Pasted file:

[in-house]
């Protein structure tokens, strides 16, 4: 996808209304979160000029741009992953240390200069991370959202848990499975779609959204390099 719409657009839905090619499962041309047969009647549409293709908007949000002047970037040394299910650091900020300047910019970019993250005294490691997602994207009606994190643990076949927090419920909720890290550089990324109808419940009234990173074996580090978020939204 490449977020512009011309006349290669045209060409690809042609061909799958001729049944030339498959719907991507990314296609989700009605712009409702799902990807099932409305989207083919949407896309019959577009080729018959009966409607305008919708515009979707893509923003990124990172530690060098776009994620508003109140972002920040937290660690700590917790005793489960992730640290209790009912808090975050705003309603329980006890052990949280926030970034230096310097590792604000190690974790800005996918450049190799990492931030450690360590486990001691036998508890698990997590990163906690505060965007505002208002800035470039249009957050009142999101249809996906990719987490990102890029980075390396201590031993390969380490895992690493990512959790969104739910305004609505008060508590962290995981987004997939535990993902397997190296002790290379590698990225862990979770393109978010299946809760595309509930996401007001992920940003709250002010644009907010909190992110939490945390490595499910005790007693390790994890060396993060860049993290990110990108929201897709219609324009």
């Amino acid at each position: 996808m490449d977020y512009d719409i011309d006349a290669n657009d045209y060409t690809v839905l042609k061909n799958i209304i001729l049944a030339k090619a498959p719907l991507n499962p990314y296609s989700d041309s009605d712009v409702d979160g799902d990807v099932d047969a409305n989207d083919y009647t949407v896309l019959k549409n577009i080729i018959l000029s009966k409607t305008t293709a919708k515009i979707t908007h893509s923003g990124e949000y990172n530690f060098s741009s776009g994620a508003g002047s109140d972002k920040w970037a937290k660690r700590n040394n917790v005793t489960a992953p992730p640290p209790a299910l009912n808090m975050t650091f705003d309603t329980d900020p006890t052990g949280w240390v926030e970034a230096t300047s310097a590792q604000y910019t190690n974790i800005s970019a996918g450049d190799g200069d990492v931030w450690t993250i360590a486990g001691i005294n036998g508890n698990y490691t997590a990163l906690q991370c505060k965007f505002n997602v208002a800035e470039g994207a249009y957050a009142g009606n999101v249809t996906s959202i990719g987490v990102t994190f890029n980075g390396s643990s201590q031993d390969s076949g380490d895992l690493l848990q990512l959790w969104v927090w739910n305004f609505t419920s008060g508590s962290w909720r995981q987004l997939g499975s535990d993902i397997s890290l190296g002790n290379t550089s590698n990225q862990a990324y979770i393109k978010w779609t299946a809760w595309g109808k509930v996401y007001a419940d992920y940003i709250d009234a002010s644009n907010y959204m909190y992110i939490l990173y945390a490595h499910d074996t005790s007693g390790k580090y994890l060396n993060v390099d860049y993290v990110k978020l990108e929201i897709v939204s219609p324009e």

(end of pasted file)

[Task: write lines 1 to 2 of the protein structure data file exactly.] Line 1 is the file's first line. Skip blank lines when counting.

[in-house]
């Protein structure tokens, strides 16, 4: 996808209304979160000029741009992953240390200069991370959202848990499975779609959204390099 719409657009839905090619499962041309047969009647549409293709908007949000002047970037040394299910650091900020300047910019970019993250005294490691997602994207009606994190643990076949927090419920909720890290550089990324109808419940009234990173074996580090978020939204 490449977020512009011309006349290669045209060409690809042609061909799958001729049944030339498959719907991507990314296609989700009605712009409702799902990807099932409305989207083919949407896309019959577009080729018959009966409607305008919708515009979707893509923003990124990172530690060098776009994620508003109140972002920040937290660690700590917790005793489960992730640290209790009912808090975050705003309603329980006890052990949280926030970034230096310097590792604000190690974790800005996918450049190799990492931030450690360590486990001691036998508890698990997590990163906690505060965007505002208002800035470039249009957050009142999101249809996906990719987490990102890029980075390396201590031993390969380490895992690493990512959790969104739910305004609505008060508590962290995981987004997939535990993902397997190296002790290379590698990225862990979770393109978010299946809760595309509930996401007001992920940003709250002010644009907010909190992110939490945390490595499910005790007693390790994890060396993060860049993290990110990108929201897709219609324009």